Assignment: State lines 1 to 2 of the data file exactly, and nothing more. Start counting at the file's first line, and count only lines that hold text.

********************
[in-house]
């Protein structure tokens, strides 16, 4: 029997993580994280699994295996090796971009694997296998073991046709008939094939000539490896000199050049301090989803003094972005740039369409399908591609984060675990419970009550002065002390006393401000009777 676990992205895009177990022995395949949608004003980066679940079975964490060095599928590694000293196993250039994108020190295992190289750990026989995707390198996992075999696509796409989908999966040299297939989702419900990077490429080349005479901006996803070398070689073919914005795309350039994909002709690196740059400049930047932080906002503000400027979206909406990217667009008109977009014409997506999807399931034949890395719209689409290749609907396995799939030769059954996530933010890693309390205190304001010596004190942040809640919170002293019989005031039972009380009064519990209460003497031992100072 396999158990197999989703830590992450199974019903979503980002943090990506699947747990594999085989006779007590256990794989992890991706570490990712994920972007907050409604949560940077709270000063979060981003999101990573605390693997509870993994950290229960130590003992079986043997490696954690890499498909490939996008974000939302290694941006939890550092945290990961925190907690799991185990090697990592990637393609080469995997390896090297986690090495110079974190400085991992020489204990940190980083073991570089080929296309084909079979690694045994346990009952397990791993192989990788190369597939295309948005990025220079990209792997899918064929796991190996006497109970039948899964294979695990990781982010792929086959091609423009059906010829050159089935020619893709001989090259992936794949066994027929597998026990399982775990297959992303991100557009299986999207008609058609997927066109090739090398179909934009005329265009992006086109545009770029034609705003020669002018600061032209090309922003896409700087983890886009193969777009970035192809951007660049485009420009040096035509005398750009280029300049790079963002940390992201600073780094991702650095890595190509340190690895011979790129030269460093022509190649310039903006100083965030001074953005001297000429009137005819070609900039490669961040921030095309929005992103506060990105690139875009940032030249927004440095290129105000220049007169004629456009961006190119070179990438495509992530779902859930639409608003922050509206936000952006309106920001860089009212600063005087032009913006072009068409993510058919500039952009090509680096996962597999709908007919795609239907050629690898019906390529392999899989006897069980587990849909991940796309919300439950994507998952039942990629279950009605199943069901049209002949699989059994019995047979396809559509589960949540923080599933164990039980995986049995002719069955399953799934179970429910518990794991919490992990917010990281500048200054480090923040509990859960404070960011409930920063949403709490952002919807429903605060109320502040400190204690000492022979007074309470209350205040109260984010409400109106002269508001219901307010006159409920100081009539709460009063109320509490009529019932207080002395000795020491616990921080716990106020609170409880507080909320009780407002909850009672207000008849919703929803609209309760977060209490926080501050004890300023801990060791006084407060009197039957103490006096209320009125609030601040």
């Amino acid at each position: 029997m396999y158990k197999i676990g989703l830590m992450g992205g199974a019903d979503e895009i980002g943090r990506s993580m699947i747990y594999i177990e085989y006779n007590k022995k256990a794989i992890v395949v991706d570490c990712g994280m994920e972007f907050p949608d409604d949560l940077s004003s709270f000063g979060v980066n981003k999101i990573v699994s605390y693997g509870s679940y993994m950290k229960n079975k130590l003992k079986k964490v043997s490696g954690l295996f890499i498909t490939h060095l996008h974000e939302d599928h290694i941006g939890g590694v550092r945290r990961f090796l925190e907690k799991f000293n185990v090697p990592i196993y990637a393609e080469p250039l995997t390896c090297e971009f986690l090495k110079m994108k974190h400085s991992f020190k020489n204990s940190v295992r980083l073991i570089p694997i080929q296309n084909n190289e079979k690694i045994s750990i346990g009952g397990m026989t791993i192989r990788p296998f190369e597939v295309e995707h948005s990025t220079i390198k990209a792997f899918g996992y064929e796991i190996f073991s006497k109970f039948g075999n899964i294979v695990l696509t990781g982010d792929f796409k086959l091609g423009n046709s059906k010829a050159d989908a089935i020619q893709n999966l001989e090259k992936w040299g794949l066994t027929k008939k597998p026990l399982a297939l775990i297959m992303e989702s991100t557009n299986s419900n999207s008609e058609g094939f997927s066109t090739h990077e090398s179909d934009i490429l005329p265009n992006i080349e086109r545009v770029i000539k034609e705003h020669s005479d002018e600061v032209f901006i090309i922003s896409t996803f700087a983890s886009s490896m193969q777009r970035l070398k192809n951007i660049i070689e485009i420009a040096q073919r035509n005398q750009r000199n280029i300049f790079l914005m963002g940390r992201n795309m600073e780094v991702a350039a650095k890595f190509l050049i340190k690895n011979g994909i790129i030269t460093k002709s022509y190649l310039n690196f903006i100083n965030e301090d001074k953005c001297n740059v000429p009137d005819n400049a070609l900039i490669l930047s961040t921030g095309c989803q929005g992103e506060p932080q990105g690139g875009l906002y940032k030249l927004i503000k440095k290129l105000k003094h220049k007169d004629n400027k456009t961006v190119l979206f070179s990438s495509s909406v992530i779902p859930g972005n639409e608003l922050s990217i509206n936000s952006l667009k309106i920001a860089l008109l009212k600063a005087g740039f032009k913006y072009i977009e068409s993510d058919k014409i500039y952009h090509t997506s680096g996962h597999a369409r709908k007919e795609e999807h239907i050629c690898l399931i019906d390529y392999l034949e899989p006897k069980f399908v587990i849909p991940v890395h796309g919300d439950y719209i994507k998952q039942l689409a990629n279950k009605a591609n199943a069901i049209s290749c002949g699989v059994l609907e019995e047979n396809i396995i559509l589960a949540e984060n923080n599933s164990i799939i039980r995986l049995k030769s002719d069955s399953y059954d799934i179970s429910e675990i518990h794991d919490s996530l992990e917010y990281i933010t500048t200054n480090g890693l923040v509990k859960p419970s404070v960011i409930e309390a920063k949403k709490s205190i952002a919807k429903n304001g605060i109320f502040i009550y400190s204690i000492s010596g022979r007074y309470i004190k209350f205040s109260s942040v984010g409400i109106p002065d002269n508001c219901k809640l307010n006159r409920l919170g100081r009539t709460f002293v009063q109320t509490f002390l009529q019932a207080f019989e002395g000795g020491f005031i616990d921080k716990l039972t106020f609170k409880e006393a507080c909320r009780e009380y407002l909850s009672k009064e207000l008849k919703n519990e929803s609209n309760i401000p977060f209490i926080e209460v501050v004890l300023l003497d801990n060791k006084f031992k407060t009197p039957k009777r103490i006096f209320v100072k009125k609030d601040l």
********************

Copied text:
[in-house]
């Protein structure tokens, strides 16, 4: 029997993580994280699994295996090796971009694997296998073991046709008939094939000539490896000199050049301090989803003094972005740039369409399908591609984060675990419970009550002065002390006393401000009777 676990992205895009177990022995395949949608004003980066679940079975964490060095599928590694000293196993250039994108020190295992190289750990026989995707390198996992075999696509796409989908999966040299297939989702419900990077490429080349005479901006996803070398070689073919914005795309350039994909002709690196740059400049930047932080906002503000400027979206909406990217667009008109977009014409997506999807399931034949890395719209689409290749609907396995799939030769059954996530933010890693309390205190304001010596004190942040809640919170002293019989005031039972009380009064519990209460003497031992100072 396999158990197999989703830590992450199974019903979503980002943090990506699947747990594999085989006779007590256990794989992890991706570490990712994920972007907050409604949560940077709270000063979060981003999101990573605390693997509870993994950290229960130590003992079986043997490696954690890499498909490939996008974000939302290694941006939890550092945290990961925190907690799991185990090697990592990637393609080469995997390896090297986690090495110079974190400085991992020489204990940190980083073991570089080929296309084909079979690694045994346990009952397990791993192989990788190369597939295309948005990025220079990209792997899918064929796991190996006497109970039948899964294979695990990781982010792929086959091609423009059906010829050159089935020619893709001989090259992936794949066994027929597998026990399982775990297959992303991100557009299986999207008609058609997927066109090739090398179909934009005329265009992006086109545009770029034609705003020669002018600061032209090309922003896409700087983890886009193969777009970035192809951007660049485009420009040096035509005398750009280029300049790079963002940390992201600073780094991702650095890595190509340190690895011979790129030269460093022509190649310039903006100083965030001074953005001297000429009137005819070609900039490669961040921030095309929005992103506060990105690139875009940032030249927004440095290129105000220049007169004629456009961006190119070179990438495509992530779902859930639409608003922050509206936000952006309106920001860089009212600063005087032009913006072009068409993510058919500039952009090509680096996962597999709908007919795609239907050629690898019906390529392999899989006897069980587990849909991940796309919300439950994507998952039942990629279950009605199943069901049209002949699989059994019995047979396809559509589960949540923080599933164990039980995986049995002719069955399953799934179970429910518990794991919490992990917010990281500048200054480090923040509990859960404070960011409930920063949403709490952002919807429903605060109320502040400190204690000492022979007074309470209350205040109260984010409400109106002269508001219901307010006159409920100081009539709460009063109320509490009529019932207080002395000795020491616990921080716990106020609170409880507080909320009780407002909850009672207000008849919703929803609209309760977060209490926080501050004890300023801990060791006084407060009197039957103490006096209320009125609030601040």